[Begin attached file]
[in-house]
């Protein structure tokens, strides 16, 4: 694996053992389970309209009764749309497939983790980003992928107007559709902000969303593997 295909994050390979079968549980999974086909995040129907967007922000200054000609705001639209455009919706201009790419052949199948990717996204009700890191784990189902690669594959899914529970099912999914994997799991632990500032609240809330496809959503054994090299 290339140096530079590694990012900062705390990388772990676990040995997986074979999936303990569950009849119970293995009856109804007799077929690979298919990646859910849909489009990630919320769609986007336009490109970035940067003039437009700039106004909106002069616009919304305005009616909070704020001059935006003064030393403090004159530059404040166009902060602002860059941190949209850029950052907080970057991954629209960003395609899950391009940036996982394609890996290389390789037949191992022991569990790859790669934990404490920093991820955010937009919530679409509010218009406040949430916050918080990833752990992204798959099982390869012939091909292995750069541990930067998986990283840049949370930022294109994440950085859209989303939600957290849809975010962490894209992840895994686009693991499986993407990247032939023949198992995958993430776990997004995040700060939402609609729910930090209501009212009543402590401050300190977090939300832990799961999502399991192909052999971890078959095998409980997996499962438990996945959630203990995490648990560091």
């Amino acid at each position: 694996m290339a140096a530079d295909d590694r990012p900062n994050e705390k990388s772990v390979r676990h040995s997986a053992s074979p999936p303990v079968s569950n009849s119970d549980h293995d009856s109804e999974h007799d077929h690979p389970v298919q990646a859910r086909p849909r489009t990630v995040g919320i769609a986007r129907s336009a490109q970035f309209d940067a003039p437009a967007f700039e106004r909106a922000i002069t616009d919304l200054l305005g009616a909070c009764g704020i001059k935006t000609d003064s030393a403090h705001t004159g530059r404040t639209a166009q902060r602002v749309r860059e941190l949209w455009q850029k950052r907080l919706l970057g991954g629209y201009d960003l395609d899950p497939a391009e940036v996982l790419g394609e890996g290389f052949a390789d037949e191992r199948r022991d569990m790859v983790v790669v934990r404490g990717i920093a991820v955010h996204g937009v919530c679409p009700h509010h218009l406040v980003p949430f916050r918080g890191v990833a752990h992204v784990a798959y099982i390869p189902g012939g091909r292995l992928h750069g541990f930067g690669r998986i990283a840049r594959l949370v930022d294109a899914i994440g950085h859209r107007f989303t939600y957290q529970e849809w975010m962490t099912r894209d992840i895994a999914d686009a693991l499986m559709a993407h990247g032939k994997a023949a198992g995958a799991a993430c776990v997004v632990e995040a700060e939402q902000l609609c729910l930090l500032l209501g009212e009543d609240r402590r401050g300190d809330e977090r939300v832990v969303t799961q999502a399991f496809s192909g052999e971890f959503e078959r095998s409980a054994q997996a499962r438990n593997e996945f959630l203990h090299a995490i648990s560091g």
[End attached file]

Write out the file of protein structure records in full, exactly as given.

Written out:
[in-house]
């Protein structure tokens, strides 16, 4: 694996053992389970309209009764749309497939983790980003992928107007559709902000969303593997 295909994050390979079968549980999974086909995040129907967007922000200054000609705001639209455009919706201009790419052949199948990717996204009700890191784990189902690669594959899914529970099912999914994997799991632990500032609240809330496809959503054994090299 290339140096530079590694990012900062705390990388772990676990040995997986074979999936303990569950009849119970293995009856109804007799077929690979298919990646859910849909489009990630919320769609986007336009490109970035940067003039437009700039106004909106002069616009919304305005009616909070704020001059935006003064030393403090004159530059404040166009902060602002860059941190949209850029950052907080970057991954629209960003395609899950391009940036996982394609890996290389390789037949191992022991569990790859790669934990404490920093991820955010937009919530679409509010218009406040949430916050918080990833752990992204798959099982390869012939091909292995750069541990930067998986990283840049949370930022294109994440950085859209989303939600957290849809975010962490894209992840895994686009693991499986993407990247032939023949198992995958993430776990997004995040700060939402609609729910930090209501009212009543402590401050300190977090939300832990799961999502399991192909052999971890078959095998409980997996499962438990996945959630203990995490648990560091």
């Amino acid at each position: 694996m290339a140096a530079d295909d590694r990012p900062n994050e705390k990388s772990v390979r676990h040995s997986a053992s074979p999936p303990v079968s569950n009849s119970d549980h293995d009856s109804e999974h007799d077929h690979p389970v298919q990646a859910r086909p849909r489009t990630v995040g919320i769609a986007r129907s336009a490109q970035f309209d940067a003039p437009a967007f700039e106004r909106a922000i002069t616009d919304l200054l305005g009616a909070c009764g704020i001059k935006t000609d003064s030393a403090h705001t004159g530059r404040t639209a166009q902060r602002v749309r860059e941190l949209w455009q850029k950052r907080l919706l970057g991954g629209y201009d960003l395609d899950p497939a391009e940036v996982l790419g394609e890996g290389f052949a390789d037949e191992r199948r022991d569990m790859v983790v790669v934990r404490g990717i920093a991820v955010h996204g937009v919530c679409p009700h509010h218009l406040v980003p949430f916050r918080g890191v990833a752990h992204v784990a798959y099982i390869p189902g012939g091909r292995l992928h750069g541990f930067g690669r998986i990283a840049r594959l949370v930022d294109a899914i994440g950085h859209r107007f989303t939600y957290q529970e849809w975010m962490t099912r894209d992840i895994a999914d686009a693991l499986m559709a993407h990247g032939k994997a023949a198992g995958a799991a993430c776990v997004v632990e995040a700060e939402q902000l609609c729910l930090l500032l209501g009212e009543d609240r402590r401050g300190d809330e977090r939300v832990v969303t799961q999502a399991f496809s192909g052999e971890f959503e078959r095998s409980a054994q997996a499962r438990n593997e996945f959630l203990h090299a995490i648990s560091g």